So peoples' priorities will vary depending on their situation, but considering the reliability angle, "all things being equal" doesn't work -- because with power they often aren't.
Given the track record of the perma-doomer blogs, I wouldn't bet a fast crash doomer's money on their predictions.
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Re: Wind & Solar Are Wrong Path

Unread postby ROCKMAN » Tue 08 May 2018, 16:42:18

Outcast - And all things being equal if someone wants to lose money for that energy security it should be their choice and not mandated IMHO. I also suspect that upfront cost doesn't included the battery storage. And also maybe the finance cost of that installation over a 30 year mortgage.
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Re: Wind & Solar Are Wrong Path

Unread postby baha » Tue 08 May 2018, 17:35:20

ROCKMAN wrote: "...solar will add an extra $10,538 in upfront residential construction costs but would result in $16,251 in energy savings over a 30-year period."


10k added cost on an avg home price of $440k in CA is 2%. Those numbers won't hold true in 5 years much less 30.

ROCKMAN wrote:All things being equal commercial scale solar still seems more practical. Especially if the E.ON pilot project for commercial battery storage in west Texas proves profitable.


Practical and profitable for the rich folks. Not for me. I like the distributed model for several reasons. I get the benefits of my own investment without supporting a bunch of leach 'financiers'. I don't depend on the grid and all the wires. And I know where my power comes from and goes to. That is a big step toward reducing waste.

vtsnowedin wrote: And on top of that this is supposed to be a free country where you can make your own decisions.


Of course not :) You are not allowed to live in a shack with no electricity or water. Makes sense to me to require you to make your own power and pump your own water when possible.

drwater wrote:been a surge in power generated from solar installations in California and sometimes a glut of energy so large other states essentially get it for free.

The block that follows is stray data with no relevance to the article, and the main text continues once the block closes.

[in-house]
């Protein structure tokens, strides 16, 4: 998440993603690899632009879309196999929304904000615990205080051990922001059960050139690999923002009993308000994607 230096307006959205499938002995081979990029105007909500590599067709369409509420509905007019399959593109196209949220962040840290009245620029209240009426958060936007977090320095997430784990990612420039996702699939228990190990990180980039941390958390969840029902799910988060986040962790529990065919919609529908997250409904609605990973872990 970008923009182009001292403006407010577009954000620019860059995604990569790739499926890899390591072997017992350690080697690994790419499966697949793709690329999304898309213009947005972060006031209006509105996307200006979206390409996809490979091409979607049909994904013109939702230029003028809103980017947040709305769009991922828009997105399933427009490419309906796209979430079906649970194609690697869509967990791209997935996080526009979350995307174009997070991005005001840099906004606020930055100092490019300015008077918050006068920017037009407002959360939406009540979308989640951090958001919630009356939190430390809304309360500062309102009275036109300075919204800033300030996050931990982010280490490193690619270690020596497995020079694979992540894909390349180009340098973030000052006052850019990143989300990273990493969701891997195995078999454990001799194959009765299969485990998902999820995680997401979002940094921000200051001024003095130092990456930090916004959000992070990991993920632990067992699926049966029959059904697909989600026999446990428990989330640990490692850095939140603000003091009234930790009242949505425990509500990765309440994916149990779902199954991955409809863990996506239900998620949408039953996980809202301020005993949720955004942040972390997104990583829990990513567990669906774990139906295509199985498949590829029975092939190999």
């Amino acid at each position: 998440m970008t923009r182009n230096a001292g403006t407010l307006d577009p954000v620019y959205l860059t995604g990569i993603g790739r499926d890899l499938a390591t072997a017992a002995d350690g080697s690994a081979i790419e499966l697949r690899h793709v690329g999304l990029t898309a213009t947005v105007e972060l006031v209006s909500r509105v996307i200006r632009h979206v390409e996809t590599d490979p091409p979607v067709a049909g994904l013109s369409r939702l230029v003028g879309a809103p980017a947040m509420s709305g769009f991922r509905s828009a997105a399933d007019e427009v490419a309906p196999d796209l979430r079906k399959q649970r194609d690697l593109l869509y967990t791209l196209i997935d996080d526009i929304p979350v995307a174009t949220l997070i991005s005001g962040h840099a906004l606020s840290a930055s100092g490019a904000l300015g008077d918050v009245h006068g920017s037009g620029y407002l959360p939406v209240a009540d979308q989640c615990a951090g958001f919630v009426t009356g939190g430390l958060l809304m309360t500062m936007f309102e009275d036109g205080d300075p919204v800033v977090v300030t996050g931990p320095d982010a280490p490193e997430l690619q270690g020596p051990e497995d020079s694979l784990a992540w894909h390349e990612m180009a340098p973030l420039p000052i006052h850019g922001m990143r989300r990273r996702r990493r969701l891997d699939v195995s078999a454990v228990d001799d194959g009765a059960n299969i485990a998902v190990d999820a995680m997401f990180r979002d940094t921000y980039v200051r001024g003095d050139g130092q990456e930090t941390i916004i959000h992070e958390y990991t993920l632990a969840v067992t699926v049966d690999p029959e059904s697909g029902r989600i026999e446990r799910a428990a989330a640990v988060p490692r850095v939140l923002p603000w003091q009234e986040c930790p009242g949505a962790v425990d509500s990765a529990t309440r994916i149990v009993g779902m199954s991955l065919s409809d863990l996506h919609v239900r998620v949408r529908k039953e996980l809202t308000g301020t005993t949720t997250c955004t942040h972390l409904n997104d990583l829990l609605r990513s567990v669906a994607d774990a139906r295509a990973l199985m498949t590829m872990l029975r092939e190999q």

I guess that blows the shit out of the theory that solar can't make a difference. What's wrong with free clean power? The Nuclear folks never quite got there...but solar is doing it today. I vote we all get free power from CA :) and a little from NC.

drwater wrote:Last month, there were periods in the afternoon when California had more than 60 percent of all power demand met by solar power, according to the California Independent System Operator, the entity that runs most of the electricity grid for the state.


So exactly why is that a problem? Oh, I know, those independent operator dudes aren't making enough money. Those leach investors that need to skim off the top or they wouldn't have a job.

I say make and store your own power and let the leaches do a career shift :)

Outcast_Searcher wrote:Having never been without power in the winter for more than about 6 hours, and in the summer for perhaps 24ish hours before -- that experience changed my perspective and made having backup power a high priority.


Thank you OS, just a little push is all it takes. And then you realize there is value in independence. A FF'd generator just makes you dependent on a pipeline instead of a wireline. In a power down event, a little power is LOTs better than no power at all. And the rest of the time your making free power!
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Re: Wind & Solar Are Wrong Path

Unread postby GHung » Tue 08 May 2018, 17:48:06

To carry Baha's points a bit farther, every independent kWh I produce and use gets a 30% - 40% bonus because it's untaxed income. If we were writing a check every month to a utility, we would have paid income tax on that money at some point, along with taxes and fees to the utility. That money-not-spent goes into tax-deferred savings which has added up nicely over the years. And if folks have taken state and federal tax credits to install their systems, the deal gets sweeter. The math works out quite well over time, all things considered, especially for those who stay put and don't move every few years.